A Philadelphia jury issued a defense verdict to a doctor sued after a needle he was using for a bone biopsy broke off in the plaintiff’s back, requiring an additional surgery to remove it.
The defense win came in a case where the plaintiff claimed the manufacturer’s warning clearly notes the needle at issue should not be used to penetrate bone.
According to court papers in DeZago v. CareFusion, plaintiff Melanie DeZago went to the Eastern Regional Medical Center of Cancer Treatment Centers of America for a biopsy of a lesion on her lumbar spine. DeZago had previously been treated for breast cancer and the lesion on the spine was thought to possibly be metastasized to her spine.
On May 14, 2010, DeZago went in for the biopsy procedure, which was performed by defendant interventional radiologist Dr. Aalpen Patel. Patel first tried to perform the biopsy with a 17-gauge “guiding” needle covering an 18-gauge biopsy needle. He had trouble inserting the needle because of what Patel described as “dense bone,” according to defense court documents in the case.
Despite several attempts, Patel could not perform the biopsy with the initial needle, so he switched to a 20-gauge biopsy needle that was still covered by a 17-gauge guiding needle. Patel didn’t initially get an adequate sample, so he inserted another biopsy needle through the guiding needle to retrieve a better sample. When he removed the needle, Patel realized part of the guiding needle remained in DeZago, according to defense papers.
Patel testified that in an attempt to drive the needle into the bone, the needle “‘must have buckled in its midpoint,’” according to court documents.
Patel obtained permission from DeZago’s family to immediately go in for surgery to remove the needle. The portion of the needle was removed intact from the soft tissues of her left back, according to court documents. DeZago underwent another biopsy about a week later and it showed the cancer had metastasized to her back, the defense said in court papers, which said DeZago’s cancer is now in total remission.
“Though she claims ongoing pain complaints from her procedure with Dr. Patel, Dr. Patel vehemently denies she has any residual problems,” Patel’s attorneys at Obermayer Rebmann Maxwell & Hippel said in a pretrial memorandum. “There are numerous documents which have been produced in this case, which clearly demonstrate that Mrs. DeZago is not a credible witness regarding her ongoing pain complaints.”
DeZago had sued Patel, Cancer Treatment Centers of America and CareFusion Corp., the manufacturer of the needle at issue, according to the complaint. Aside from the surgery required to remove the needle, DeZago said her damages included a scar on her back and chronic pain in her lumbar region, according to her pretrial memorandum. DeZago said she has been placed on permanent restrictions, including no repetitive bending at the waist, no repetitive stooping, no kneeling, crawling or climbing, and no repetitive overhead lifting, according to court documents.
DeZago also cited the need for future medical care to the tune of $7,000 to $10,000 a year and a diagnosis of an “adjustment disorder with depressed and anxious mood.”
Gary M. Samms of Obermayer Rebmann led Patel’s defense team along with Jacqueline S. Roe. Samms said the plaintiffs settled before trial with CareFusion, but Samms had the company sit through the trial so the jury could understand there may be others responsible for the plaintiff’s injuries. Cancer Treatment Centers of America was dismissed from the case on agreement of all parties, Samms said. Patel was not an employee of CTCA but, rather, was an employee of a private radiology group that covered CTCA.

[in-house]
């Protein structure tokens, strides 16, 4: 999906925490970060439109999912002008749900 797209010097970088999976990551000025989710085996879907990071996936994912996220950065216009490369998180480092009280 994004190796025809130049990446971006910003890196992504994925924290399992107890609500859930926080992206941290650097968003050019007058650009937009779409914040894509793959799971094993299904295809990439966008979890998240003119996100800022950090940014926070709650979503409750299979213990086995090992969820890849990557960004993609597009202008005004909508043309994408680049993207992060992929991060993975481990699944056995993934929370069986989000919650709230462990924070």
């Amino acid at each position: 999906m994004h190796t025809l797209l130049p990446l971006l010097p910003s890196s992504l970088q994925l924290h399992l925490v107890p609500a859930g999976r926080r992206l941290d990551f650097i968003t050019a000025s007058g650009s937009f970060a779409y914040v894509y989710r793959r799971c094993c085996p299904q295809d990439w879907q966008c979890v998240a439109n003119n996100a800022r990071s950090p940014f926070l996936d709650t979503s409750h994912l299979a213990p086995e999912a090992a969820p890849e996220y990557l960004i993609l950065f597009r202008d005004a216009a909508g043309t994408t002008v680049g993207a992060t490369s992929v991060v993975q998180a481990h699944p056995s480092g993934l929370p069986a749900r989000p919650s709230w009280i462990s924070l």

DeZago argued at trial that Patel used the wrong needle in performing the biopsy, Samms said. He said the plaintiff argued the manufacturer’s instructions for the needle say it is not intended for bone, but only soft-tissue use.
Samms said his biggest concern was that a Philadelphia jury would look at the fact that a needle was left in someone and that the manufacturer said not to use it for such a procedure. Samms said his client’s position was that it was an acceptable use of the needle given there are many medical instruments, particularly in interventional radiology, that are used for “off-label uses.”
“It’s the physicians that set the standards in the medical community, not the manufacturers,” Samms said he argued. He said, in talking to the jury foreperson after the trial, the jury seemed to understand and accept that argument.
The demand, according to DeZago’s pretrial memorandum, was $2 million.
According to Samms, the last demand from DeZago was $750,000. Samms said his client offered a $5,000 to $40,000 high-low arbitration that was denied. He said there was no other high-low agreement in the case.
The trial opened April 4 and was given to the jury April 11. After about five hours of deliberation, the 12-member jury returned a verdict in favor of Patel. Philadelphia Court of Common Pleas Judge Annette Rizzo presided over the case.
DeZago called retired physician Michael Bettmann as an expert witness on liability; psychologist Wolfram Rieger of the University of Pennsylvania as an expert witness on DeZago’s mental anguish; and Dr. William C. Murphy of Smart Rehabilitation in Media, Pa., as an expert on DeZago’s future care needs.
Patel’s expert witnesses were Abington Memorial Hospital head of interventional radiology Dr. Paul O’Moore as to liability and neurologist Dr. George H. Dooneief of Abington Health Physicians as to the likelihood of DeZago still having any pain four years later.
Thomas F. Sacchetta of Sacchetta & Baldino represented DeZago. He was not available for comment by press time.